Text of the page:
In conclusion, I believe it is important for everyone to define their own role as a digital citizen. There are many resources out there to help an individual understand what digital citizenship is and how to model and teach appropriate digital citizenship to others. The digital world is not going away. It’s becoming more and more a part of education and our students’ lives. Let’s take the opportunities we are given to lead them in the right direction of digital citizenship.
Curran, M. (2014). Proceedings from ITSE 2014: The tweet heard around the world. University of Saint Joseph. West Hartford, Connecticut.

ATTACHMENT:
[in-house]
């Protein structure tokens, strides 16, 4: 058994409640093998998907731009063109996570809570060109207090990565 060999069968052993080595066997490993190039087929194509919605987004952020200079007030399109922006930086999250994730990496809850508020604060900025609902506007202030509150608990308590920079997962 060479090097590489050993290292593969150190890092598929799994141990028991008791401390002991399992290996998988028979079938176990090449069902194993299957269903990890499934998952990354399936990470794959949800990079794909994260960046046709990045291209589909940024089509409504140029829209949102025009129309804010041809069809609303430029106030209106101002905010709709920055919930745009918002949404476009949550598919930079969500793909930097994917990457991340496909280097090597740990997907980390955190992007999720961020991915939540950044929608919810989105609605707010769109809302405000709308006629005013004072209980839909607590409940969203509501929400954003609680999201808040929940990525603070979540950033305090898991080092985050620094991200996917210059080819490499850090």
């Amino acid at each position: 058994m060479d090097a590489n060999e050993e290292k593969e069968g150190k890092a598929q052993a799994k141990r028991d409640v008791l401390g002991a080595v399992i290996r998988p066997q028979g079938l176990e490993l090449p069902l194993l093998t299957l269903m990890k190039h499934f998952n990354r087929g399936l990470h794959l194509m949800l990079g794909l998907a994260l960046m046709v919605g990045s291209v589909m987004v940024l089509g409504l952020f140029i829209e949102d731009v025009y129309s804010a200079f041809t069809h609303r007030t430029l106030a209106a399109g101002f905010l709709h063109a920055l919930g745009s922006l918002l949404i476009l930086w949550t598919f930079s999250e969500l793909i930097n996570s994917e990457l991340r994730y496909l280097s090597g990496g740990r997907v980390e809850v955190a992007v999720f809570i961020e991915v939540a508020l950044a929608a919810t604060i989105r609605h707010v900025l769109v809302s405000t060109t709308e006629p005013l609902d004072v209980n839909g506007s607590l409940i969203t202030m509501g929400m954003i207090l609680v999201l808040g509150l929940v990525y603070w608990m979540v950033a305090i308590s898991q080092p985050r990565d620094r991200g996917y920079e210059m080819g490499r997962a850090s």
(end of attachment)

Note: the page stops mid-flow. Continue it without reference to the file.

CyberWise1 (2015, June 10). What is digital citizenship? [Video File]. Retrieved from https://www.youtube.com/watch?v=OH6869bD8iU
Ribble, M. (2015). Digital citizenship in schools: Nine elements all students should know (3rd ed.). Eugene, OR: International Society for Technology in Education
Ribble, M. (2017). Welcome to the digital citizenship website. Retrieved from http://www.digitalcitizenship.net/